Recovering Solidarity
336 pages

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In Recovering Solidarity, Gerald J. Beyer provides a contextualized theological and ethical treatment of the idea of solidarity. He focuses particularly on the Polish Solidarity movement of the 1980s and the ways in which that movement originally embodied but, during the country's transformation to a capitalist democratic society, soon abandoned this important aspect of the Catholic social tradition. Using Poland as a case study, Beyer explores the obstacles to promoting an ethic of solidarity in contemporary capitalist societies and attempts to demonstrate how the moral revolution of the early Solidarity movement can be revived, both in its country of origin and around the world.

Recovering Solidarity is widely interdisciplinary, utilizing Catholic social tradition, philosophical ethics, developmental economics, poverty research, gender studies, and sociology. It will appeal to those interested in the problems of poverty and justice.



Publié par
Date de parution 15 janvier 2010
Nombre de lectures 0
EAN13 9780268075767
Langue English
Poids de l'ouvrage 7 Mo

Informations légales : prix de location à la page 0,2€. Cette information est donnée uniquement à titre indicatif conformément à la législation en vigueur.


Catholic Social Tradition Series
Preface to the Series
InTertio millennio adveniente,Pope John Paul II poses a hard question: “It must be asked how many Christians really know and put into practice the principles of the church’s social doctrine.” The American Catholic bishops share the pope’s concern: “Catholic social teaching is a central and essential element of our faith . . . [and yet] our social heritage is unknown by many Catholics. Sadly, our social doctrine is not shared or taught in a consistent and comprehensive way in too many of our schools.” This lack is critical be-cause the “sharing of our social tradition is a defining measure of Catholic edu-cation and formation.” A United States Catholic Conference task force on social teaching and education noted that within Catholic higher education “there appears to be little consistent attention given to incorporating gospel values and Catholic social teaching into general education courses or into departmental majors.” In response to this problem, the volumes in the Catholic Social Tradition series aspire to impart the best of what this tradition has to oer not only to Catholics but to all who face the social issues of our times. The volumes ex-amine a wide variety of issues and problems within the Catholic social tradi-tion and contemporary society, yet they share several characteristics. They are theologically and philosophically grounded, examining the deep structure of thought in modern culture. They are publicly argued, enhancing dialogue with other religious and nonreligious traditions. They are comprehensively engaged by a wide variety of disciplines such as theology, philosophy, politi-cal science, economics, history, law, management, and finance. Finally, they ex-amine how the Catholic social tradition can be integrated on a practical level and embodied in institutions in which people live much of their lives. The Catholic Social Tradition series is about faith in action in daily life, providing ways of thinking and acting to those seeking a more humane world.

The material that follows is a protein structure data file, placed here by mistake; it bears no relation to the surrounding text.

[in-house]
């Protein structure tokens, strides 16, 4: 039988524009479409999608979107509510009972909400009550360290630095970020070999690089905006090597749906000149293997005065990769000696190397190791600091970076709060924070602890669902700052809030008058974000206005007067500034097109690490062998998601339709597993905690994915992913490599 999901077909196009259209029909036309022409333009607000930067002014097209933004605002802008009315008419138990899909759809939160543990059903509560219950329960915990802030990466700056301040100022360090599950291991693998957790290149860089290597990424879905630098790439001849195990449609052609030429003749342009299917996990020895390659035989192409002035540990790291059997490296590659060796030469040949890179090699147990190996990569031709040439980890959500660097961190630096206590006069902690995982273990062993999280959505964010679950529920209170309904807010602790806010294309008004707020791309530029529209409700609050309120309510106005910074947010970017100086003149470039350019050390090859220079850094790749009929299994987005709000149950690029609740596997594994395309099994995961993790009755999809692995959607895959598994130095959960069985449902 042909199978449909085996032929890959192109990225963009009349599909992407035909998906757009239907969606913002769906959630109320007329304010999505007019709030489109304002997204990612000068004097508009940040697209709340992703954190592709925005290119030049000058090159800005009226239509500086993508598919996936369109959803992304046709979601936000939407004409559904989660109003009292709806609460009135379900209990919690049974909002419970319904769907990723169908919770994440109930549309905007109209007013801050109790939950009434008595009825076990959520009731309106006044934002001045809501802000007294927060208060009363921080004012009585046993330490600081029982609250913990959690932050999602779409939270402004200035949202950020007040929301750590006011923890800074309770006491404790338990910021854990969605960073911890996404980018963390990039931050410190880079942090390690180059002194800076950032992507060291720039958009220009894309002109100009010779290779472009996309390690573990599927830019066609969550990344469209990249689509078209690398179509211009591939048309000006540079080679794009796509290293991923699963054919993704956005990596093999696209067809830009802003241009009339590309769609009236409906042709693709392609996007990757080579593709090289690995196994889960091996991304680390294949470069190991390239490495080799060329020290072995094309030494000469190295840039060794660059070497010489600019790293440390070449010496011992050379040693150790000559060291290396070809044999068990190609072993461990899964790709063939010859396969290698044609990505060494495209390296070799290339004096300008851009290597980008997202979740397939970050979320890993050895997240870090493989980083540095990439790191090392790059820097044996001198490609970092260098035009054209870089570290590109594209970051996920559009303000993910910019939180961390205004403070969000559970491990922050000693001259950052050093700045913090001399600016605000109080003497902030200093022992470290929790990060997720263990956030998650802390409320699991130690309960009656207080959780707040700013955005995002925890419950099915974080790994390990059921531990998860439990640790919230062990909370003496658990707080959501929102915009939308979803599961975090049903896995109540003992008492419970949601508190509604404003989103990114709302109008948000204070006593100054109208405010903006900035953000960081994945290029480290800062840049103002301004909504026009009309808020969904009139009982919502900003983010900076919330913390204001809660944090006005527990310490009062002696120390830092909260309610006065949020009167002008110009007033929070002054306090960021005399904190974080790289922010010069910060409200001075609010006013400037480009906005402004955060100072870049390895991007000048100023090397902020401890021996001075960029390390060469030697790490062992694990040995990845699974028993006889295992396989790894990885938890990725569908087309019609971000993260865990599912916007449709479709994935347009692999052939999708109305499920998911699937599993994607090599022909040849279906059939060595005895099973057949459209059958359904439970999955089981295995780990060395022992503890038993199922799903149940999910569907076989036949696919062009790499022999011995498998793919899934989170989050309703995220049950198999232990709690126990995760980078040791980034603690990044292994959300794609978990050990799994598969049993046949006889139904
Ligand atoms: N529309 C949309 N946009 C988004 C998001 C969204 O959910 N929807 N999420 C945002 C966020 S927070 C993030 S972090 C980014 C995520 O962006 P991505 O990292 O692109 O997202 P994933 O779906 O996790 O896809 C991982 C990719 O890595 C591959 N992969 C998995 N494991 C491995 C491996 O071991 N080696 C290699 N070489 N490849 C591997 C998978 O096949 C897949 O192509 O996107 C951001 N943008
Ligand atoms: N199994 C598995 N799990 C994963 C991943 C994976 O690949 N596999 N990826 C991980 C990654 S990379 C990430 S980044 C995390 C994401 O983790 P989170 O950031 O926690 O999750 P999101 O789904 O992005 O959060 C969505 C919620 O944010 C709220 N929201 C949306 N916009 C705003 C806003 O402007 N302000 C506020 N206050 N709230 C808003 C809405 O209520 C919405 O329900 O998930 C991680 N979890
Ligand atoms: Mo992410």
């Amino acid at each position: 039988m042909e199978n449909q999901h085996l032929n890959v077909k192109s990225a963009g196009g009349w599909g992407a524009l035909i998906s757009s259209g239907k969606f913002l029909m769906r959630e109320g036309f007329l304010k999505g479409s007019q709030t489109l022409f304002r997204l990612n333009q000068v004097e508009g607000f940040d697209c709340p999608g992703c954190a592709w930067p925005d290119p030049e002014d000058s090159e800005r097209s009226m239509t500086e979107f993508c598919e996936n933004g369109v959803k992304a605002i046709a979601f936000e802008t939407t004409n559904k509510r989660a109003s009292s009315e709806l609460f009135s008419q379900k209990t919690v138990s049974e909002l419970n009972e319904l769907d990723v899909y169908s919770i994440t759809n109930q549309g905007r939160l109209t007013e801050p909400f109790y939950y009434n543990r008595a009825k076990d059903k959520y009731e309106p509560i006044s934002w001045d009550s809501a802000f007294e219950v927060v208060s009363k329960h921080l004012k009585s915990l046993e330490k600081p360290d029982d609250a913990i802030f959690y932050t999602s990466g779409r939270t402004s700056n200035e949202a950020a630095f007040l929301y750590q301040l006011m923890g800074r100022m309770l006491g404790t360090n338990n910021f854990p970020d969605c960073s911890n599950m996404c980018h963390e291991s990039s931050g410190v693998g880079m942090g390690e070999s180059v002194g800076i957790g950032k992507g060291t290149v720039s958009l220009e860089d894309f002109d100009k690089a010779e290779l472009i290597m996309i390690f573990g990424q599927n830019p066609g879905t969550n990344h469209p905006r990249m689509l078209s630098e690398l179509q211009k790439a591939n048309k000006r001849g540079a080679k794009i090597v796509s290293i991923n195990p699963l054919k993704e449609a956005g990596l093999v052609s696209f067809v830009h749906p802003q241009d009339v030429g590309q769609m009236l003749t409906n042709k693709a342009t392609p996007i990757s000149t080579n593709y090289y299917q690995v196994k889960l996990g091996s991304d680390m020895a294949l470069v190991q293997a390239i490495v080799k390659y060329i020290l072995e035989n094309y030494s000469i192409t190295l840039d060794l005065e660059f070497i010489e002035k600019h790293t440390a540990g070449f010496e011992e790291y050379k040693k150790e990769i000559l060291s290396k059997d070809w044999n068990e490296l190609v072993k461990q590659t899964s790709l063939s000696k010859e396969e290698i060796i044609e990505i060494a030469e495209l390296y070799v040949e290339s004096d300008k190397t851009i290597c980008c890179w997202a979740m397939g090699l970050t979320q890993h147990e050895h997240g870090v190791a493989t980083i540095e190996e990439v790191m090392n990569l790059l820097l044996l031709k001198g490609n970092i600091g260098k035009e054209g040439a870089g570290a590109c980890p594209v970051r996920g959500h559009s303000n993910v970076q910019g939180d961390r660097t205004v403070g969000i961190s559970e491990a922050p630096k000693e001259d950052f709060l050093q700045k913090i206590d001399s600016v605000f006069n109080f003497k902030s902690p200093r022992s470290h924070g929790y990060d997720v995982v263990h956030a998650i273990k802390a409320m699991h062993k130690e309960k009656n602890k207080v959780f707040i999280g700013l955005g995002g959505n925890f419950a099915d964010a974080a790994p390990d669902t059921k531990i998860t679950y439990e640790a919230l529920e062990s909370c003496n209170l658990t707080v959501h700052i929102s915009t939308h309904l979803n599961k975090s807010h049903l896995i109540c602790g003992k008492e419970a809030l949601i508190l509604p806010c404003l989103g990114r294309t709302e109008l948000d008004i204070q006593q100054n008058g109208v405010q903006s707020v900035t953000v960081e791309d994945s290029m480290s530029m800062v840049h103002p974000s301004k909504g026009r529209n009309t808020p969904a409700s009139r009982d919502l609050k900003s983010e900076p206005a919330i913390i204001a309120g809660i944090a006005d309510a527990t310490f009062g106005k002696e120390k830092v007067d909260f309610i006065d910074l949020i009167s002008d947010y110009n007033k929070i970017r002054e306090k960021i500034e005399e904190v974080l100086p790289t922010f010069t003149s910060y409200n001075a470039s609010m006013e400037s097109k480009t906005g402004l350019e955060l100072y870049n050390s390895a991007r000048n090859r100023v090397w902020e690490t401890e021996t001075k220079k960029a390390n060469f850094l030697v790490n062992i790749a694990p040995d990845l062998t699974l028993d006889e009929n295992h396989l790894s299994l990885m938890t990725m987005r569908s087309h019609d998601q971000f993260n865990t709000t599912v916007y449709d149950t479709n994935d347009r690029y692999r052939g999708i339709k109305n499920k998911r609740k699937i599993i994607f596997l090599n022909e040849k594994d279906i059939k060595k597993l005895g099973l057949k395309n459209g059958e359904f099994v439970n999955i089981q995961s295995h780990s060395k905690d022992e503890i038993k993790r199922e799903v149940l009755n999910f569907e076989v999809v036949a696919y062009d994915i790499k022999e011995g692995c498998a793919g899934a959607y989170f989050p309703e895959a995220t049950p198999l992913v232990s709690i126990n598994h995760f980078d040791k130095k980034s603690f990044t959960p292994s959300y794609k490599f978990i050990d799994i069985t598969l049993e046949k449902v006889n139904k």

Michael J. Naughton University of St. Thomas Minnesota, USA